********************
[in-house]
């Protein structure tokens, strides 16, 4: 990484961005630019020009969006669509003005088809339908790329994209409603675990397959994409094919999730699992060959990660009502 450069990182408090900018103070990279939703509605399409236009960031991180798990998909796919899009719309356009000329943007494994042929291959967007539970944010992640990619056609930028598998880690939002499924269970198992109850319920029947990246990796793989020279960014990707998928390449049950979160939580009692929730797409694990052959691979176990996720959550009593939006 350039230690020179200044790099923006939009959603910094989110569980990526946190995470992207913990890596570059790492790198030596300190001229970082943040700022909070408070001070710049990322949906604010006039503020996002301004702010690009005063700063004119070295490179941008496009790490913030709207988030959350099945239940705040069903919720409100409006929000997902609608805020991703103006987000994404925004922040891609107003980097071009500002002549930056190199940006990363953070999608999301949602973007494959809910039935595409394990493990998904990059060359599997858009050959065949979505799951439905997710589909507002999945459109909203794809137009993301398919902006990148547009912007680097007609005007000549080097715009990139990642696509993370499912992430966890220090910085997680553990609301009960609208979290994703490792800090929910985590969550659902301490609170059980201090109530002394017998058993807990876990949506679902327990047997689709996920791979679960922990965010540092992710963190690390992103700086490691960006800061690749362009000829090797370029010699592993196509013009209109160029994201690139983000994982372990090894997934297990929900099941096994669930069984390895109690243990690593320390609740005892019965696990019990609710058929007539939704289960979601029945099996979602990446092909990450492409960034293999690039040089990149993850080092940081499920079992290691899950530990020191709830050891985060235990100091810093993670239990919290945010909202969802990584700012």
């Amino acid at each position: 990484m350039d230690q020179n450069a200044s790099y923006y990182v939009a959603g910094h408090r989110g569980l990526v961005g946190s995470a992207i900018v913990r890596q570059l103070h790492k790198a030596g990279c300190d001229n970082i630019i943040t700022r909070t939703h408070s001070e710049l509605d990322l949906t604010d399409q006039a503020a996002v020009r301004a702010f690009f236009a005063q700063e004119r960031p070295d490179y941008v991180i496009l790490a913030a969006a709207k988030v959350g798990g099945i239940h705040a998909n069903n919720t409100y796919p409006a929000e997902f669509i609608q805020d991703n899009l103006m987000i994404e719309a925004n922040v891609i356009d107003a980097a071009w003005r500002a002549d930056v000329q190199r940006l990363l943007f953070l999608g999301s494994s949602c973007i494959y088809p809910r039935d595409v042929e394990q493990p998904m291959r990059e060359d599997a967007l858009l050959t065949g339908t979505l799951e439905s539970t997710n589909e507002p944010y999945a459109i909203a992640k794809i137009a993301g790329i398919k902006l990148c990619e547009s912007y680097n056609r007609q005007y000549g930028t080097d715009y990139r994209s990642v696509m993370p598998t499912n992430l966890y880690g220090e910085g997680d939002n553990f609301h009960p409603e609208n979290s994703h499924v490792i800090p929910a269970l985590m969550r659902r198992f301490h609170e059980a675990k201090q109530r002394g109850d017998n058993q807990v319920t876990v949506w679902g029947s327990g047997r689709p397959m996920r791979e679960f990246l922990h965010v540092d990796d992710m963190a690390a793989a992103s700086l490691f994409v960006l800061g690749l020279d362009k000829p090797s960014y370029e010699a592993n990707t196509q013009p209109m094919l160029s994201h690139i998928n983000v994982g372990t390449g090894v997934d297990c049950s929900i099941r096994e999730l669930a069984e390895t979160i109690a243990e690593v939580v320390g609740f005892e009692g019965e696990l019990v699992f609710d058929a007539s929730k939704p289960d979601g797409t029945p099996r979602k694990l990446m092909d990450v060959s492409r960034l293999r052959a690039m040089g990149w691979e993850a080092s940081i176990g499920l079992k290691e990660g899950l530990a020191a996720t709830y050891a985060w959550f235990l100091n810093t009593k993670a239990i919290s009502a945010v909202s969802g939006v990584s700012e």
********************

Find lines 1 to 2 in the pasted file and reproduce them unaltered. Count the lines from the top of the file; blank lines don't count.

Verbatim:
[in-house]
């Protein structure tokens, strides 16, 4: 990484961005630019020009969006669509003005088809339908790329994209409603675990397959994409094919999730699992060959990660009502 450069990182408090900018103070990279939703509605399409236009960031991180798990998909796919899009719309356009000329943007494994042929291959967007539970944010992640990619056609930028598998880690939002499924269970198992109850319920029947990246990796793989020279960014990707998928390449049950979160939580009692929730797409694990052959691979176990996720959550009593939006 350039230690020179200044790099923006939009959603910094989110569980990526946190995470992207913990890596570059790492790198030596300190001229970082943040700022909070408070001070710049990322949906604010006039503020996002301004702010690009005063700063004119070295490179941008496009790490913030709207988030959350099945239940705040069903919720409100409006929000997902609608805020991703103006987000994404925004922040891609107003980097071009500002002549930056190199940006990363953070999608999301949602973007494959809910039935595409394990493990998904990059060359599997858009050959065949979505799951439905997710589909507002999945459109909203794809137009993301398919902006990148547009912007680097007609005007000549080097715009990139990642696509993370499912992430966890220090910085997680553990609301009960609208979290994703490792800090929910985590969550659902301490609170059980201090109530002394017998058993807990876990949506679902327990047997689709996920791979679960922990965010540092992710963190690390992103700086490691960006800061690749362009000829090797370029010699592993196509013009209109160029994201690139983000994982372990090894997934297990929900099941096994669930069984390895109690243990690593320390609740005892019965696990019990609710058929007539939704289960979601029945099996979602990446092909990450492409960034293999690039040089990149993850080092940081499920079992290691899950530990020191709830050891985060235990100091810093993670239990919290945010909202969802990584700012």